PUBLICATION DATE: SEPTEMBER 01, 2012
uthor Dan Walsh has, what surely will be, another award winning novel with his latest book The Reunion.
Aaron Miller served courageously in Vietnam. So courageously that he earned the Congressional Medal of Honor … the highest honor given for military service, for saving the lives of three men ambushed by the enemy. Yet Aaron Miller would be the last person calling himself a hero. Like so many men returning from that war, life did not greet him with accolades or even decency. After months of rehabilitation due to wounds received in that battle, Aaron was a broken man. He nearly lost his life but ultimately did lose his wife who forced him to leave when she could handle him no more. Aaron walked away from her and his two children and eventually wound up living on the streets, addicted to drugs and alcohol.
But that was forty years ago. This book starts out in the present day. Aaron is now a handyman for a rundown trailer park in Florida, living in nothing but a shack. He’s been clean for years, thanks to a preacher at a local church who ministered to him one Thanksgiving when Aaron came for his annual free dinner. He’s given his life to Christ and, even though it doesn’t seem like much of a life, Aaron is well loved by those in that small, trailer park community.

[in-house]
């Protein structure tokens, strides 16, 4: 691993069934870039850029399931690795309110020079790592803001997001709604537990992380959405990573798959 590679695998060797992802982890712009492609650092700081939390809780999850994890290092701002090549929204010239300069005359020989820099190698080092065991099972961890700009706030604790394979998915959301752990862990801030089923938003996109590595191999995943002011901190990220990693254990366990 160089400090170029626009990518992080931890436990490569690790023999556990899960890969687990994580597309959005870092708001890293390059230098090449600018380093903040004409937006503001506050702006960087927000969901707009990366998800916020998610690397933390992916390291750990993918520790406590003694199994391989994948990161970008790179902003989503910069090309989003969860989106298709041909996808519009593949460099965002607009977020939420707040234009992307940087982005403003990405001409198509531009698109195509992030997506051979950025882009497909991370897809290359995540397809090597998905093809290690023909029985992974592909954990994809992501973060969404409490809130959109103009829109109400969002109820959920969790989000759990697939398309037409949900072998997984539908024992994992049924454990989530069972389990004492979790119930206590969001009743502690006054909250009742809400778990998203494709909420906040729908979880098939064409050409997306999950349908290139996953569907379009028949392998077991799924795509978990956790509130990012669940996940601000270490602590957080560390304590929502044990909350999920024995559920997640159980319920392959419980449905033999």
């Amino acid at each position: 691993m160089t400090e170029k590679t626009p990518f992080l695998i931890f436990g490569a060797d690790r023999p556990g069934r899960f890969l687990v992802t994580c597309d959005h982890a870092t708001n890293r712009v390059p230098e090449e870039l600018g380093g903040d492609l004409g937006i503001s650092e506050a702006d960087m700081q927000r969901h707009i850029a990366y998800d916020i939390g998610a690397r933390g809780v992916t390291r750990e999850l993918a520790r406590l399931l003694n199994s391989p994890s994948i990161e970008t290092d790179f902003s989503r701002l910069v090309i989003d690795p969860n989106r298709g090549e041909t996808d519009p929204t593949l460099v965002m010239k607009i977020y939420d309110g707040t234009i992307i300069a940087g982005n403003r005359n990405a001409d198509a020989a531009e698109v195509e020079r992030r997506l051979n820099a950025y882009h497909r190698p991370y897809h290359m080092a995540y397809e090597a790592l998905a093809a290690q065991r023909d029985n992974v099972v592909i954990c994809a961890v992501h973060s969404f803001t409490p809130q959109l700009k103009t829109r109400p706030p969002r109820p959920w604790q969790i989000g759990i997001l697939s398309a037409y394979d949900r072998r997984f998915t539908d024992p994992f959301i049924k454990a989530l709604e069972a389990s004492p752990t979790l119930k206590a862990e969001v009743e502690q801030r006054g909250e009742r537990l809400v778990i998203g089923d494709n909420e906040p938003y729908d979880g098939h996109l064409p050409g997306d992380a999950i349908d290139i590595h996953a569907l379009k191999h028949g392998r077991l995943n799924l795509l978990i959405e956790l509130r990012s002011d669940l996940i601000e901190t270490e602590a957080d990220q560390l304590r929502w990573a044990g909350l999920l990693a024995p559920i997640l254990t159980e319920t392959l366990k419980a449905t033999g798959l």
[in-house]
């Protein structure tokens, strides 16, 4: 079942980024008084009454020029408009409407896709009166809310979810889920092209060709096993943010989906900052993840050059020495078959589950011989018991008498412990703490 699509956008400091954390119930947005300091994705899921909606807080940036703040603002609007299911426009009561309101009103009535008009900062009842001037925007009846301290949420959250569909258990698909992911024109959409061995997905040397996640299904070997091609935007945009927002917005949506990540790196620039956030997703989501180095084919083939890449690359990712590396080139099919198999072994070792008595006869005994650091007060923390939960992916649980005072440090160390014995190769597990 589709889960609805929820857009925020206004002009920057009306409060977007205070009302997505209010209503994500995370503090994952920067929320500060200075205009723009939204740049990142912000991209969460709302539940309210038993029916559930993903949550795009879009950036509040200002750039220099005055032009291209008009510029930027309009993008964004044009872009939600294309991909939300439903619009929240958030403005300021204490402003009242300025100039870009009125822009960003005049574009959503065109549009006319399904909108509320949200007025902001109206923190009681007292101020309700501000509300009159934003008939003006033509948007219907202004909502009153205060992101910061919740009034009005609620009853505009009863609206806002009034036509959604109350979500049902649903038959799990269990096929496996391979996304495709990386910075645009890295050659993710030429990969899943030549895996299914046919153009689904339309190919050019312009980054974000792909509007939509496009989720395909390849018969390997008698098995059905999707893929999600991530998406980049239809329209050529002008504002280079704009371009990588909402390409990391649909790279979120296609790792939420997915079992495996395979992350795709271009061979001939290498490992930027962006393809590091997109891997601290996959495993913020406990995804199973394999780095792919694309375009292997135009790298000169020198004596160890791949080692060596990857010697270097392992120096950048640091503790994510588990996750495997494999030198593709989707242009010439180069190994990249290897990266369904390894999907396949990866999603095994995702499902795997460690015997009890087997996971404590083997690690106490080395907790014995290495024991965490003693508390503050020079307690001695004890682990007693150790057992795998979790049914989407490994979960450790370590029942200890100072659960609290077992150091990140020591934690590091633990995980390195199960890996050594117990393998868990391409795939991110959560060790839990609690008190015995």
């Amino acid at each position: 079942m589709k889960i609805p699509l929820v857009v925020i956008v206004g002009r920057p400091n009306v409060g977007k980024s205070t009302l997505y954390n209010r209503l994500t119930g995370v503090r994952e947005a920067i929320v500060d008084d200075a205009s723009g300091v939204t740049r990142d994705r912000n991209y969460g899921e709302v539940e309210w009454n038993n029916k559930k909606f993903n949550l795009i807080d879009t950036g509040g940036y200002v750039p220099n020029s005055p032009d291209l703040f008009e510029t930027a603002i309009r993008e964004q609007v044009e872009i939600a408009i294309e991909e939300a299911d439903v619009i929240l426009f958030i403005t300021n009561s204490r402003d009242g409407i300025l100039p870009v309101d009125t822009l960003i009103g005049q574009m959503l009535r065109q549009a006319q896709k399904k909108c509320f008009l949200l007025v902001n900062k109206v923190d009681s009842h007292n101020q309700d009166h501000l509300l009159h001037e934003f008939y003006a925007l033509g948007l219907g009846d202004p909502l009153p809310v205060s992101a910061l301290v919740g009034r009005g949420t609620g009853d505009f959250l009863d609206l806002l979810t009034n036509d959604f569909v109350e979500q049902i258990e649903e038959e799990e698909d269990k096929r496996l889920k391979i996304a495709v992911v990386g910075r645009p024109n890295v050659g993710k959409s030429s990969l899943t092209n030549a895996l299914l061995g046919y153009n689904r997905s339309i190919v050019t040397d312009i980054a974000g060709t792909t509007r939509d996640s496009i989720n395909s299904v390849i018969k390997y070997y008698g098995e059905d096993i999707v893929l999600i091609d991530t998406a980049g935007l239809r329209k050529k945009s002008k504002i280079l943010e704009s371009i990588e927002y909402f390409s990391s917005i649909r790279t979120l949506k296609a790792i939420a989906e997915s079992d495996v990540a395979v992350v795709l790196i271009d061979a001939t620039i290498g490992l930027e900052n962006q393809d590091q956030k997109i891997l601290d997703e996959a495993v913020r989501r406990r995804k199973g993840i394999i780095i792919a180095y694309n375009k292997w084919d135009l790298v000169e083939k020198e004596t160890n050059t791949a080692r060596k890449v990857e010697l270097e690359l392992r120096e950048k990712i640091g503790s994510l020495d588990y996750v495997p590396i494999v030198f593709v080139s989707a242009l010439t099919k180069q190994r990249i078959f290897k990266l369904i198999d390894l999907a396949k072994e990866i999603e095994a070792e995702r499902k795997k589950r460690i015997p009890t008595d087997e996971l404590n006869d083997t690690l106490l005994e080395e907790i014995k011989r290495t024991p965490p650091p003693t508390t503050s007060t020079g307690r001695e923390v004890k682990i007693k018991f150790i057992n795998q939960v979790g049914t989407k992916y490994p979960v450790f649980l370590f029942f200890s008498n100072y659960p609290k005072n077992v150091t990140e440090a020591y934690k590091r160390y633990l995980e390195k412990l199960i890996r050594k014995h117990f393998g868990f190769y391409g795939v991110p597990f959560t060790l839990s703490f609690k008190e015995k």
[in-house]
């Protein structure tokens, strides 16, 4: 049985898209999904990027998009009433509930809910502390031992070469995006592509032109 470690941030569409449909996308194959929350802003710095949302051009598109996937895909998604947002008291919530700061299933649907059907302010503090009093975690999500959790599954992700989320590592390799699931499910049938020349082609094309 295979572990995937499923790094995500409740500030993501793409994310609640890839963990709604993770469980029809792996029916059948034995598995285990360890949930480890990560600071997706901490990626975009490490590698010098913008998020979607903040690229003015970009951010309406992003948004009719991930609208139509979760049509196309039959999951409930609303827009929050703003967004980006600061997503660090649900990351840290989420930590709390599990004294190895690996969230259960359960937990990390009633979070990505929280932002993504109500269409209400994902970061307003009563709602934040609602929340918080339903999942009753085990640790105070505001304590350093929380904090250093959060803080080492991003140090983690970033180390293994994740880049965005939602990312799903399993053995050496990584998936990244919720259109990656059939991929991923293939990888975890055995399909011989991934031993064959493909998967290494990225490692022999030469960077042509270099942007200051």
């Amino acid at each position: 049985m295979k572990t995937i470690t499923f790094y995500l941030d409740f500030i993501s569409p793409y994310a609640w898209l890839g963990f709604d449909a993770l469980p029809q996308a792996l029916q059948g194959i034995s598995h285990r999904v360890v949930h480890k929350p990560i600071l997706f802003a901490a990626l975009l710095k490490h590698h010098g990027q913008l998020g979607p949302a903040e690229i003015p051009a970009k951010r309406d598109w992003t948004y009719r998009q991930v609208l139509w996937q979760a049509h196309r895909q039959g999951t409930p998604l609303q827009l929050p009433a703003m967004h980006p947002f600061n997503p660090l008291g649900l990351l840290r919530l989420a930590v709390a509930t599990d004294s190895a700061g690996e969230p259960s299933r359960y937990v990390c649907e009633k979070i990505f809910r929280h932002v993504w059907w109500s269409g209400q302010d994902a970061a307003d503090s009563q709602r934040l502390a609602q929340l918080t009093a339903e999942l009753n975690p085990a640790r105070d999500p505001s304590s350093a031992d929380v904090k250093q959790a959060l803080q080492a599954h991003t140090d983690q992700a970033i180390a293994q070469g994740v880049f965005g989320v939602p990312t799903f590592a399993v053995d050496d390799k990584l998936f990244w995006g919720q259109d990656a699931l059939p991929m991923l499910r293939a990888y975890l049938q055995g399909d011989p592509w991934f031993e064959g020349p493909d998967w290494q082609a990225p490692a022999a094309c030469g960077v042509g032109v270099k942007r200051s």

Unbeknownst to Aaron, for years those three soldiers whose lives he saved have been looking for him so that he could become part of their regularly held reunions. They owe him a debt of gratitude and wish to let him know. All now very well off financially, they can afford to hire Dave Russo, a Florida journalist working on a book about Vietnam heroes, to track down Aaron Miller. A man with the story of all stories! With only the smallest of information about this elusive man, Dave is able to track down Aaron’s two adult children, now living in Texas. Problems arise from the very beginning when Dave discovers that, while one of Aaron’s children, his son, Steve, anxiously wants to know more about his father, the daughter, Karen, does not.